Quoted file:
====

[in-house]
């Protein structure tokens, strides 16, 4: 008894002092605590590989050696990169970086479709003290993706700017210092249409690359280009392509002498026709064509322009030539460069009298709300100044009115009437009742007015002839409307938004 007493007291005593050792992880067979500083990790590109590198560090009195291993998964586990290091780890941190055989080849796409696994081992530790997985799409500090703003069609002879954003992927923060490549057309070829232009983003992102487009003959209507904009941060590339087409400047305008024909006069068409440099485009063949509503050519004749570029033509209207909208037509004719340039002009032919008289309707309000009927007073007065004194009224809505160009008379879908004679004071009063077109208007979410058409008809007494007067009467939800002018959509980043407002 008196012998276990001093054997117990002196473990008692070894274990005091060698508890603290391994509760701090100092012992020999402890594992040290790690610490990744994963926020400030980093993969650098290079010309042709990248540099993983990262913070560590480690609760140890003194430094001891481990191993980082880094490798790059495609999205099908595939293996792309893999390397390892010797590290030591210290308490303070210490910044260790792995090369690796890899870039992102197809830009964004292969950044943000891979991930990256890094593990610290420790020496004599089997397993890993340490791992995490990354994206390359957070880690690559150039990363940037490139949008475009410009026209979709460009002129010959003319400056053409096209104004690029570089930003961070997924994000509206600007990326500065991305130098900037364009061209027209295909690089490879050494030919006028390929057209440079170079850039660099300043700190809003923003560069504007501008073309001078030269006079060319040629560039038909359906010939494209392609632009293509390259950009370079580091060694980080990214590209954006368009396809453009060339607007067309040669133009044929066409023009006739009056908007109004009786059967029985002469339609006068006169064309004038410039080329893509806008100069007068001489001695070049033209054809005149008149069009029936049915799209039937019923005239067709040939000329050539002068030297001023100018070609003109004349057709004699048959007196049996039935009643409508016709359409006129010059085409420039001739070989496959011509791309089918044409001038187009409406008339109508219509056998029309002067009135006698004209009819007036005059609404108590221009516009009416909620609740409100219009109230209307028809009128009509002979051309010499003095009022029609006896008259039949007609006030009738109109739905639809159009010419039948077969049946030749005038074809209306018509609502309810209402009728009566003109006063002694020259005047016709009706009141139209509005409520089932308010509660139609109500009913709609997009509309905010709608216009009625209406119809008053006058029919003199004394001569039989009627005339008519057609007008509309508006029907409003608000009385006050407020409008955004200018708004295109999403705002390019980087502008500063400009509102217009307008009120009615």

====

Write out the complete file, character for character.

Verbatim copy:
[in-house]
């Protein structure tokens, strides 16, 4: 008894002092605590590989050696990169970086479709003290993706700017210092249409690359280009392509002498026709064509322009030539460069009298709300100044009115009437009742007015002839409307938004 007493007291005593050792992880067979500083990790590109590198560090009195291993998964586990290091780890941190055989080849796409696994081992530790997985799409500090703003069609002879954003992927923060490549057309070829232009983003992102487009003959209507904009941060590339087409400047305008024909006069068409440099485009063949509503050519004749570029033509209207909208037509004719340039002009032919008289309707309000009927007073007065004194009224809505160009008379879908004679004071009063077109208007979410058409008809007494007067009467939800002018959509980043407002 008196012998276990001093054997117990002196473990008692070894274990005091060698508890603290391994509760701090100092012992020999402890594992040290790690610490990744994963926020400030980093993969650098290079010309042709990248540099993983990262913070560590480690609760140890003194430094001891481990191993980082880094490798790059495609999205099908595939293996792309893999390397390892010797590290030591210290308490303070210490910044260790792995090369690796890899870039992102197809830009964004292969950044943000891979991930990256890094593990610290420790020496004599089997397993890993340490791992995490990354994206390359957070880690690559150039990363940037490139949008475009410009026209979709460009002129010959003319400056053409096209104004690029570089930003961070997924994000509206600007990326500065991305130098900037364009061209027209295909690089490879050494030919006028390929057209440079170079850039660099300043700190809003923003560069504007501008073309001078030269006079060319040629560039038909359906010939494209392609632009293509390259950009370079580091060694980080990214590209954006368009396809453009060339607007067309040669133009044929066409023009006739009056908007109004009786059967029985002469339609006068006169064309004038410039080329893509806008100069007068001489001695070049033209054809005149008149069009029936049915799209039937019923005239067709040939000329050539002068030297001023100018070609003109004349057709004699048959007196049996039935009643409508016709359409006129010059085409420039001739070989496959011509791309089918044409001038187009409406008339109508219509056998029309002067009135006698004209009819007036005059609404108590221009516009009416909620609740409100219009109230209307028809009128009509002979051309010499003095009022029609006896008259039949007609006030009738109109739905639809159009010419039948077969049946030749005038074809209306018509609502309810209402009728009566003109006063002694020259005047016709009706009141139209509005409520089932308010509660139609109500009913709609997009509309905010709608216009009625209406119809008053006058029919003199004394001569039989009627005339008519057609007008509309508006029907409003608000009385006050407020409008955004200018708004295109999403705002390019980087502008500063400009509102217009307008009120009615």